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Polymorphic MLH1 and risk of cancer after methylating chemotherapy for Hodgkin lymphoma
  1. L J Worrillow1,
  2. A G Smith2,
  3. K Scott1,
  4. M Andersson3,
  5. A J Ashcroft4,
  6. G M Dores5,
  7. B Glimelius6,
  8. E Holowaty7,
  9. G H Jackson8,
  10. G L Jones8,
  11. C F Lynch9,
  12. G Morgan10,
  13. E Pukkala11,
  14. D Scott12,
  15. H H Storm3,
  16. P R Taylor8,
  17. M Vyberg13,
  18. E Willett2,
  19. L B Travis14,
  20. J M Allan15
  1. 1
    Department of Biology, University of York, Heslington, York, UK
  2. 2
    Department of Health Sciences, University of York, Heslington, York, UK
  3. 3
    Danish Cancer Society, Copenhagen, Denmark
  4. 4
    Pinderfields Hospital, Mid-Yorkshire Hospitals NHS Trust, Wakefield, UK
  5. 5
    Medical Service Department of Veterans Affairs Medical Center, Oklahoma City, Oklahoma, and Division of Cancer Epidemiology and Genetics, National Cancer Institute, Bethesda, Maryland, USA
  6. 6
    Uppsala University, Uppsala, Sweden
  7. 7
    Cancer Care Ontario, Toronto, Ontario, Canada
  8. 8
    The Royal Victoria Infirmary, Newcastle upon Tyne, UK
  9. 9
    The University of Iowa, Iowa City, Iowa, USA
  10. 10
    Institute of Cancer Research, Department of Haemato-Oncology, Sutton, Surrey, UK
  11. 11
    Finnish Cancer Registry, Helsinki, Finland
  12. 12
    Department of Histopathology, Harrogate & District NHS Foundation Trust, Harrogate, UK
  13. 13
    Department of Pathology, Aalborg Hospital, Aalborg, Denmark
  14. 14
    Division of Cancer Epidemiology and Genetics, National Cancer Institute, National Institutes of Health, Department of Health and Human Services, Bethesda, Maryland, USA and Exponent, Inc, New York, USA
  15. 15
    Northern Institute for Cancer Research, Paul O’Gorman Building, Medical School, Framlington Place, Newcastle University, Newcastle upon Tyne, UK
  1. J M Allan, Northern Institute for Cancer Research, Paul O’Gorman Building, Medical School, Newcastle University, Framlington Place, Newcastle upon Tyne, NE2 4HH, UK; James.Allan{at}


Background and objective: Methylating agents are effective chemotherapy agents for Hodgkin lymphoma, but are associated with the development of second primary cancers. Cytotoxicity of methylating agents is mediated primarily by the DNA mismatch repair (MMR) system. Loss of MLH1, a major component of DNA MMR, results in tolerance to the cytotoxic effects of methylating agents and persistence of mutagenised cells at high risk of malignant transformation. We hypothesised that a common substitution in the basal promoter of MLH1 (position -93, rs1800734) modifies the risk of cancer after methylating chemotherapy.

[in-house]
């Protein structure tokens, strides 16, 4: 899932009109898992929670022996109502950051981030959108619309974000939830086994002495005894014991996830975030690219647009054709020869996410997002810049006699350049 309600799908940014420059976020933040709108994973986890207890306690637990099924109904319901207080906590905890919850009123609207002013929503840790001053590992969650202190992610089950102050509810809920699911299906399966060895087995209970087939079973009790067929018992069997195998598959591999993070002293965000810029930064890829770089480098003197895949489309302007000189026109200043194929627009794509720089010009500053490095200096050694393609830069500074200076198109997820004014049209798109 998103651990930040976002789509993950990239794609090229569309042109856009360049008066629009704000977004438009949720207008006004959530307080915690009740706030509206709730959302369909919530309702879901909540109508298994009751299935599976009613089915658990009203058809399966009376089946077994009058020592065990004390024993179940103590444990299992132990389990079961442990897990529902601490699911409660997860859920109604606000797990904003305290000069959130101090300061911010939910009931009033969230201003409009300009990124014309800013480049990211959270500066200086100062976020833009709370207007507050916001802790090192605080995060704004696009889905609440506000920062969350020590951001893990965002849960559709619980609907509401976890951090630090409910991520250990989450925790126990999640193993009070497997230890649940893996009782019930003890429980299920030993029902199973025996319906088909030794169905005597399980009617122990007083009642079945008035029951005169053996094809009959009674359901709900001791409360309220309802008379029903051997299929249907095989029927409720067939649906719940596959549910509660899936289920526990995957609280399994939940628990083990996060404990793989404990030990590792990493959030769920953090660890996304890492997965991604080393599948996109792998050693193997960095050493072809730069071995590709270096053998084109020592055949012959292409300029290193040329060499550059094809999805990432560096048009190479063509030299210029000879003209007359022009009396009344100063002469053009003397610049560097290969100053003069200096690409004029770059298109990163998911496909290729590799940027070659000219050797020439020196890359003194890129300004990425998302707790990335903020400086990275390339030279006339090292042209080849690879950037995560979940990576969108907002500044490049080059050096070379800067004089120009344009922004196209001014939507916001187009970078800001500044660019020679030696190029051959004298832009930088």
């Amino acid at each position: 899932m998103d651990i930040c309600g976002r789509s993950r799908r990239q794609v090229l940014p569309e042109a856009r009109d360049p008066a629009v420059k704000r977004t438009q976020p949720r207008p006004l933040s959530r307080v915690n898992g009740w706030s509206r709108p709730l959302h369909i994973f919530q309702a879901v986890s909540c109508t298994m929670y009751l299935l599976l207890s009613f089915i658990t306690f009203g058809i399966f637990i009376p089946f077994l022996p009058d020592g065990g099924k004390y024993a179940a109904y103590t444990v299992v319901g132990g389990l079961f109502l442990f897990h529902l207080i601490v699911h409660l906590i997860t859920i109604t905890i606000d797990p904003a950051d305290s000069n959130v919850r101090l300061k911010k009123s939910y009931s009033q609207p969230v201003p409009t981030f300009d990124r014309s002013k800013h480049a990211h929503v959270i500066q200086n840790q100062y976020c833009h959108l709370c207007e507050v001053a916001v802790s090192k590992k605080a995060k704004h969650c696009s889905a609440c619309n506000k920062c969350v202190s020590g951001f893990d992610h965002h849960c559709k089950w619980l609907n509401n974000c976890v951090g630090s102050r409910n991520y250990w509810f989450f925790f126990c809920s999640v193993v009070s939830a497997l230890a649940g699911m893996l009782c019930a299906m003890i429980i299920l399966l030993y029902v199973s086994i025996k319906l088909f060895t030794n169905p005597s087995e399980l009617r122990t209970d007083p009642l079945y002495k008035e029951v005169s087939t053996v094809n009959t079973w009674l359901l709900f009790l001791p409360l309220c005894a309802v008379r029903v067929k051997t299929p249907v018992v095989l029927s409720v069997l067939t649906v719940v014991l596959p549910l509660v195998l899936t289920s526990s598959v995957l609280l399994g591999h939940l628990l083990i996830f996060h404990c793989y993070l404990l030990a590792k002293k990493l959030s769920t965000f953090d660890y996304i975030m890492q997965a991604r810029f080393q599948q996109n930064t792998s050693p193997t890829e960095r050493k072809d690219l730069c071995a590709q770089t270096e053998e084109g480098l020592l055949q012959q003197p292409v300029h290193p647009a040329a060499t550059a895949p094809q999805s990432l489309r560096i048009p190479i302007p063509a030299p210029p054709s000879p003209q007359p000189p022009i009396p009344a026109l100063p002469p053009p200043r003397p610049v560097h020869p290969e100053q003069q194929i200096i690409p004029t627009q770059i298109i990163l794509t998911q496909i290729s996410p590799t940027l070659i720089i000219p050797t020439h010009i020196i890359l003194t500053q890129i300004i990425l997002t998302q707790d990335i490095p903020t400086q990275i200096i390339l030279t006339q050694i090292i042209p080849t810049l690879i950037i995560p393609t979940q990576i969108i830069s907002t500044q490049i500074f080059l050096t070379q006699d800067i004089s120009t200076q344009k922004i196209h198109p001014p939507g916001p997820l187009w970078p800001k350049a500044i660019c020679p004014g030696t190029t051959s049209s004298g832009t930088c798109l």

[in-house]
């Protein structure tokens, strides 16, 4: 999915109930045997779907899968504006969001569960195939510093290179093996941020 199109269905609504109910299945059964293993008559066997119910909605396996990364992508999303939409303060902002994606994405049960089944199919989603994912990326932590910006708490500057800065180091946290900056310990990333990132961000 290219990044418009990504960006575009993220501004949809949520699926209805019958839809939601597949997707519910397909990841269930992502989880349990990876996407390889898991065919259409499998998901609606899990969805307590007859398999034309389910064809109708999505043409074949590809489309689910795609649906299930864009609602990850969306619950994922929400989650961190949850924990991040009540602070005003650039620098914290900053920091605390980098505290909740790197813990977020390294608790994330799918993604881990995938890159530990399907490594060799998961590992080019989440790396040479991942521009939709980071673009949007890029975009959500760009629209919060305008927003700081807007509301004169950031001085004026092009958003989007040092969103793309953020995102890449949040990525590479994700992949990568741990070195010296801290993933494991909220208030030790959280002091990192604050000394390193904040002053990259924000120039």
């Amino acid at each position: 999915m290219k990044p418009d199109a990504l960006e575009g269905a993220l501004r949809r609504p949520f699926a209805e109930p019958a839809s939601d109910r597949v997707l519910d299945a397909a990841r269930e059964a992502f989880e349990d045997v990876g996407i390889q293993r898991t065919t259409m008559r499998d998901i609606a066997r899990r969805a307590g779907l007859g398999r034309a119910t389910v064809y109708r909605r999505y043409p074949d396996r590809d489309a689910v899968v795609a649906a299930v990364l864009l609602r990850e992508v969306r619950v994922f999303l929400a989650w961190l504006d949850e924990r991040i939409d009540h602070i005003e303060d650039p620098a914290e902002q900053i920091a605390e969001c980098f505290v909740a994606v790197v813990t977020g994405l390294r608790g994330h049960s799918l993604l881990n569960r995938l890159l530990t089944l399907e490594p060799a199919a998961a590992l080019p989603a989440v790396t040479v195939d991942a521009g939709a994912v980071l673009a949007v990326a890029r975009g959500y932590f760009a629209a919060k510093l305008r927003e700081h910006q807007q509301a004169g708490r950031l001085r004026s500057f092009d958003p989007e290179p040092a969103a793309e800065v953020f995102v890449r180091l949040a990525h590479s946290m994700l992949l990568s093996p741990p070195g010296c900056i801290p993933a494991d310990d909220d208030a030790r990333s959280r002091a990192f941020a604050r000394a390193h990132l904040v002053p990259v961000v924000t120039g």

Methods: 133 patients who developed cancer following chemotherapy and/or radiotherapy (n = 133), 420 patients diagnosed with de novo myeloid leukaemia, 242 patients diagnosed with primary Hodgkin lymphoma, and 1177 healthy controls were genotyped for the MLH1 -93 polymorphism by allelic discrimination polymerase chain reaction (PCR) and restriction fragment length polymorphism assay. Odds ratios and 95% confidence intervals for cancer risk by MLH1 -93 polymorphism status, and stratified by previous exposure to methylating chemotherapy, were calculated using unconditional logistic regression.

Results: Carrier frequency of the MLH1 -93 variant was higher in patients who developed therapy related acute myeloid leukaemia (t-AML) (75.0%, n = 12) or breast cancer (53.3%. n = 15) after methylating chemotherapy for Hodgkin lymphoma compared to patients without previous methylating exposure (t-AML, 30.4%, n = 69; breast cancer patients, 27.2%, n = 22). The MLH1 -93 variant allele was also over-represented in t-AML cases when compared to de novo AML cases (36.9%, n = 420) and healthy controls (36.3%, n = 952), and was associated with a significantly increased risk of developing t-AML (odds ratio 5.31, 95% confidence interval 1.40 to 20.15), but only in patients previously treated with a methylating agent.

Conclusions: These data support the hypothesis that the common polymorphism at position -93 in the core promoter of MLH1 defines a risk allele for the development of cancer after methylating chemotherapy for Hodgkin lymphoma. However, replication of this finding in larger studies is suggested.

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The development of a second primary cancer is a serious late complication of treatment for primary cancer, including Hodgkin lymphoma.1 2 Methylating chemotherapy agents, such as procarbazine, are risk factors for the development of second primary cancers, particularly treatment related acute myeloid leukaemia (t-AML).3 More recently, a strong dose–response relation (p trend <0.001) has been demonstrated for procarbazine and the development of second primary lung cancer,4 and concern exists that chemotherapy for Hodgkin lymphoma may be associated with the development of other solid tumours.5